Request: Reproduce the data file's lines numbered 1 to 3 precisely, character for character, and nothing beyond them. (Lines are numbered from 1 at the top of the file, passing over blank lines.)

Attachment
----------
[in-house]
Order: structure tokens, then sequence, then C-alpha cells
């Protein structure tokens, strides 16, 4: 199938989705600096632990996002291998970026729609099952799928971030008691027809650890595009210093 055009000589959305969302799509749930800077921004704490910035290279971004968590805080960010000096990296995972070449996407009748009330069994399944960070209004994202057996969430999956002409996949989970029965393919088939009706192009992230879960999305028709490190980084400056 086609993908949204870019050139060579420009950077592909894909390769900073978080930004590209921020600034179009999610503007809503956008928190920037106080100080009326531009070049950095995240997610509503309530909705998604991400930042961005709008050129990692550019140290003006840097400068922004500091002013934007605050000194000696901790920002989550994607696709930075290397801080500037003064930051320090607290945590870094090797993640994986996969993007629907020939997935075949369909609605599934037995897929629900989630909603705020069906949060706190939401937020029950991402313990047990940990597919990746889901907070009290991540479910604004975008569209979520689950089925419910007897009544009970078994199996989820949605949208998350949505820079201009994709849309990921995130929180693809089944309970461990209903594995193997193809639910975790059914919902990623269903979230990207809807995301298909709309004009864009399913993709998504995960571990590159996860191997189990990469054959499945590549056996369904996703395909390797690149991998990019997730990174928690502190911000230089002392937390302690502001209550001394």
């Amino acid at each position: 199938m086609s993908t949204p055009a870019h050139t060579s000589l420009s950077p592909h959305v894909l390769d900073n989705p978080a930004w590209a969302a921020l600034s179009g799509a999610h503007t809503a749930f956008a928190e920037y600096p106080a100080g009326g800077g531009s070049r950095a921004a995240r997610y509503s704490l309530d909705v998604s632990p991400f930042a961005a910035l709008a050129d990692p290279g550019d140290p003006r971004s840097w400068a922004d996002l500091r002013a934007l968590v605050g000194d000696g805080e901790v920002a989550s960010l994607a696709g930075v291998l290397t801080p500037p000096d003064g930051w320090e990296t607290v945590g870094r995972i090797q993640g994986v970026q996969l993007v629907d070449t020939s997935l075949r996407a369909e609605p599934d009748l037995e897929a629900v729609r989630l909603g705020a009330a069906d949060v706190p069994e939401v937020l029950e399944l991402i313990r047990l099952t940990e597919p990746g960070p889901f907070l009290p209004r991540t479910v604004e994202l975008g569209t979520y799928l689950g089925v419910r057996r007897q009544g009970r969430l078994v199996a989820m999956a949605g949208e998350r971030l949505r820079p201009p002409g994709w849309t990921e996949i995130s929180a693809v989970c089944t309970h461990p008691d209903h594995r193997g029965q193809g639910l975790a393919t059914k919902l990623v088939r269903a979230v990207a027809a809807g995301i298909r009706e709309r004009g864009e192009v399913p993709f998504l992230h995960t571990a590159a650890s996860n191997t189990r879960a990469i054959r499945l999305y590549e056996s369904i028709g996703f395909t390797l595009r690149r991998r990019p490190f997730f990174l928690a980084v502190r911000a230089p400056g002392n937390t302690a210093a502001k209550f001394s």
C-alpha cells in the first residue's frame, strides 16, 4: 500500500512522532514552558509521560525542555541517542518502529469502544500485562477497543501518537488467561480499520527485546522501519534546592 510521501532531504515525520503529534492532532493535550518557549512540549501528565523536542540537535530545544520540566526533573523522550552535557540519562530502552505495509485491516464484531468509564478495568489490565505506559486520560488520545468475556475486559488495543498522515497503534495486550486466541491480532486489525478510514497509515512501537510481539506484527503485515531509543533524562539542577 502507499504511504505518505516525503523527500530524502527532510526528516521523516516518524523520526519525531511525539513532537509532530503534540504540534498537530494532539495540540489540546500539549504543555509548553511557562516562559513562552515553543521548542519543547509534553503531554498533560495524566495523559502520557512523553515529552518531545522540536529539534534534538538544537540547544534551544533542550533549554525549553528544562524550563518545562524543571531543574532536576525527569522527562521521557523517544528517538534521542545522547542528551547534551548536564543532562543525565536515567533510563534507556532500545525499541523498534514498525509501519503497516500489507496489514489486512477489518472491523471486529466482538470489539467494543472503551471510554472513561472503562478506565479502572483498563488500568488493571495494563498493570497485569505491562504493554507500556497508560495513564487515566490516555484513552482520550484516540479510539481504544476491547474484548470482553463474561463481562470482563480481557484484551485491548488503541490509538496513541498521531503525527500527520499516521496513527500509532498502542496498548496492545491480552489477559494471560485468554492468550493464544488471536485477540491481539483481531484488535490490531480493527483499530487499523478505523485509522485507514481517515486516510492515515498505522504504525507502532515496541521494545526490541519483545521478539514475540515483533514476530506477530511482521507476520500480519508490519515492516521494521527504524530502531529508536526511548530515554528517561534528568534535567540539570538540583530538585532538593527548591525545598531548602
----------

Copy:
[in-house]
Order: structure tokens, then sequence, then C-alpha cells
């Protein structure tokens, strides 16, 4: 199938989705600096632990996002291998970026729609099952799928971030008691027809650890595009210093 055009000589959305969302799509749930800077921004704490910035290279971004968590805080960010000096990296995972070449996407009748009330069994399944960070209004994202057996969430999956002409996949989970029965393919088939009706192009992230879960999305028709490190980084400056 086609993908949204870019050139060579420009950077592909894909390769900073978080930004590209921020600034179009999610503007809503956008928190920037106080100080009326531009070049950095995240997610509503309530909705998604991400930042961005709008050129990692550019140290003006840097400068922004500091002013934007605050000194000696901790920002989550994607696709930075290397801080500037003064930051320090607290945590870094090797993640994986996969993007629907020939997935075949369909609605599934037995897929629900989630909603705020069906949060706190939401937020029950991402313990047990940990597919990746889901907070009290991540479910604004975008569209979520689950089925419910007897009544009970078994199996989820949605949208998350949505820079201009994709849309990921995130929180693809089944309970461990209903594995193997193809639910975790059914919902990623269903979230990207809807995301298909709309004009864009399913993709998504995960571990590159996860191997189990990469054959499945590549056996369904996703395909390797690149991998990019997730990174928690502190911000230089002392937390302690502001209550001394």